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Armstrong & Team Livestrong wins Snowmass

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Lance Armstrong and his team dominated today.

Lance Armstrong and his team dominated today. (Image credit: James Huang)
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Henry was soon to follow…

Henry was soon to follow… (Image credit: James Huang)

By James Huang in Snowmass, Colorado

Lance Armstrong, Max Taam and Len Zanni, riding as Team Livestrong, won the 12 Hours of Snowmass last Sunday, beating endurance racing juggernauts Dave Wiens, Mike Kloser and Jay Henry of Team Beaver Creek for the men's team title.

The 12 Hours of Snowmass was the next stop for Lance Armstrong's return to competitive cycling, over an unusual 12-hour race format that included no nighttime riding; the gun went off just after dawn at 7:00 am and competition wrapped up by 7:00 pm.

Race organizer Nat Ross couldn't have wished for better conditions. The morning brought crystal clear skies, a near-ideal forecast of 15°C (58°F) and the clean air and stunning views offered by the course's near-3,000m (10,000ft) high point. Not that any of the contenders had time to notice, though.

The course was just 11km (7miles) long but included over 450m (1500ft) of climbing, nearly all of which was in the first 5km (3miles). Even then, racers were afforded little respite on the technical middle third before bombing back down to the start/finish area.

Armstrong led off his team and looked comfortable in fourth position after the first major pitch. But Beaver Creek's Jay Henry was the first to the hand-off area, logging the day's fastest lap at just 38:57.

Though Armstrong is best known for his exploits on the road, he quickly showed that he was no slouch on the mountain bike either, finishing less than a minute back at 39:44.

"I think [our teams] match up pretty well," said Henry shortly after handing off to Kloser. "I know those guys pretty well and Lance was… I mean, at times I thought I'd dropped him and then I looked back and he was right there. I think he's ready to battle a little bit for sure and he did great on the technical stuff. I was riding it really aggressively and he kept the gap. He can ride a mountain bike, that’s for sure. It's awesome having him here."

As it turns out, Armstrong's teammates could ride a mountain bike, too.

Zanni cut Beaver Creek's lead to a single second just one lap later then Taam, Armstrong's training partner for the Leadville 100, leapfrogged Leadville winner Wiens during lap number three. Livestrong continued to systematically add to its advantage from there and had built a ten-minute lead by mid-day.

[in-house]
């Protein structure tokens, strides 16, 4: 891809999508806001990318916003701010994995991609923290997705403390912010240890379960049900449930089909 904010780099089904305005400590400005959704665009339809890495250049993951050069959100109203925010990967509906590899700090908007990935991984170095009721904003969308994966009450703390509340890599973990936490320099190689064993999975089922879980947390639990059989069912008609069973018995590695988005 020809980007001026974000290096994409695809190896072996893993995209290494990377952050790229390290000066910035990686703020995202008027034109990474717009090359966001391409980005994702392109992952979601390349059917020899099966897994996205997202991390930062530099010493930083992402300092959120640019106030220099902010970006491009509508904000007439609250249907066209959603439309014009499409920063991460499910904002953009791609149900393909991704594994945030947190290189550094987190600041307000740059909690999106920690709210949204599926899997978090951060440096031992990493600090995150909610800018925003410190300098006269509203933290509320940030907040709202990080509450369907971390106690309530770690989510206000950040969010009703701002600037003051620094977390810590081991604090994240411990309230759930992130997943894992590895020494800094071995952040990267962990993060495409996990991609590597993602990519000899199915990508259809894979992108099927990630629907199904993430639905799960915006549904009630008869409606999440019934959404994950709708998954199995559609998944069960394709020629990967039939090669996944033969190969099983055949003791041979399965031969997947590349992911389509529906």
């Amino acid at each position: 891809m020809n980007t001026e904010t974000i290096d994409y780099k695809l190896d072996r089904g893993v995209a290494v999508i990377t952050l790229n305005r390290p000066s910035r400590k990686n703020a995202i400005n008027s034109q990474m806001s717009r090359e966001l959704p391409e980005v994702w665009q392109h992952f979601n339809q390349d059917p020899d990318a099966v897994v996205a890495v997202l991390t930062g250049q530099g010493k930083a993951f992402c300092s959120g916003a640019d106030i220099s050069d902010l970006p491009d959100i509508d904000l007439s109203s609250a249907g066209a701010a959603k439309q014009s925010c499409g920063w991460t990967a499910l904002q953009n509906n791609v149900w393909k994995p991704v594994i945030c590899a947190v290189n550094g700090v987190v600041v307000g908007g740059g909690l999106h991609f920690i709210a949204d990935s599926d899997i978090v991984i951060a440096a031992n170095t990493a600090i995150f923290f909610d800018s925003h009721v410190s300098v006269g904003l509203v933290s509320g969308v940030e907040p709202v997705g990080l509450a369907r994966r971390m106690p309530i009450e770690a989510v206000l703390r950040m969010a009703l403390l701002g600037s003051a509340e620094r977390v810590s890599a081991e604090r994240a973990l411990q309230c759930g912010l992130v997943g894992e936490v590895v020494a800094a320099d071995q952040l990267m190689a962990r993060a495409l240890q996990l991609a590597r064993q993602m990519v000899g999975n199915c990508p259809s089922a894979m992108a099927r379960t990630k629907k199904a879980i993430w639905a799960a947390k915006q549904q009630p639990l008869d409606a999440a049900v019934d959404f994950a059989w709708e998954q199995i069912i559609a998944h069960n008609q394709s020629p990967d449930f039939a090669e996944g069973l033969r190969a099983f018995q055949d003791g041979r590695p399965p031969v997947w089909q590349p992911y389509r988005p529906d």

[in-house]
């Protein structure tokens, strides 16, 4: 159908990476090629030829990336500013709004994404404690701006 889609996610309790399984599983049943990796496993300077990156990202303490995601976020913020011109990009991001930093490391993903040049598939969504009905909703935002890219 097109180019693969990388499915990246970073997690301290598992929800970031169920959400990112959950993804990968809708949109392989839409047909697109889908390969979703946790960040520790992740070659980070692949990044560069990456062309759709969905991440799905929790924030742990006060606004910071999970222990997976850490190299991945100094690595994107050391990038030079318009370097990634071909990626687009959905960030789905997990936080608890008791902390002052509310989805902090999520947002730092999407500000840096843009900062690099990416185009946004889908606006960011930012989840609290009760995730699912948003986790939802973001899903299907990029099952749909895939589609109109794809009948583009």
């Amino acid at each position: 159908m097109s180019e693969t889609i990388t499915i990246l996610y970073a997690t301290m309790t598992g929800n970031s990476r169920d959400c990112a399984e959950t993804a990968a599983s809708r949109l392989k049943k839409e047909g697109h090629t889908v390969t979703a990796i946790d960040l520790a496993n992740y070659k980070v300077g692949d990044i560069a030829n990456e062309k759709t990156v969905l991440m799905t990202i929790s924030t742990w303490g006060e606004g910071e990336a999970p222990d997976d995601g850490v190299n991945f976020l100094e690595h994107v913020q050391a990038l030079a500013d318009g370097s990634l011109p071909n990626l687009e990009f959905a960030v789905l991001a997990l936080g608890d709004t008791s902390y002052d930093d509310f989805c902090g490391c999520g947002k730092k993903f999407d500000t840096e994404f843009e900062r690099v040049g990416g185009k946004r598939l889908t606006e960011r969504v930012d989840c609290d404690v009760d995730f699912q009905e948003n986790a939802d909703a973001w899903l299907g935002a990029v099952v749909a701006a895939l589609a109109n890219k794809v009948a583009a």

In spite of the growing time gap, there was still a lot of racing to be done and Henry remained optimistic as he waited in the transition area for his fourth lap of the day. He said that the team's strategy was to "just keep ticking [laps] off. The hardest part of the race has not even begun yet. We're not too worried yet."

Henry might have been a bit more apprehensive had he realised that things were going exactly to the Livestrong plan.

"We wanted to start hard," said Armstrong's coach, Chris Carmichael. "With Lance we wanted to try to do around 40-minute laps and just kind of hold him there and he's been able to do that which is a good sign. And then once we got the gap it was like, let's just extend it."

"It's funny; much as this thing only came together two or three days ago, this could be the world championships for Lance. He's so focused. Any time it's bike racing, he wants to win. It doesn't matter if it's thing or anything else; he just wants to win."

The end of the day saw a last-ditch attempt by Beaver Creek to retake the lead but as the clock wound down, things weren't looking good. Beaver Creek needed Zanni to succumb to some sort of mechanical or other mishap and anchor man Kloser had to put in a sub-42:30 lap (his previous laps were 43:10 and 43:24). When all was said and done, Kloser kept his end of the bargain but Zanni came through the finish line unscathed (and looking fresh, no less).

Armstrong may have been the star of the event but he and Zanni were quick to acknowledge the team aspect of the win. "If it wasn't for these two guys, I wouldn't have been successful. I was certainly not the strongest guy in the race but these two guys made up the difference with the team."

See Cyclingnews' full coverage of the 12 hours of Snowmass, including more on Armstrong's cyclo-cross racing season plans.

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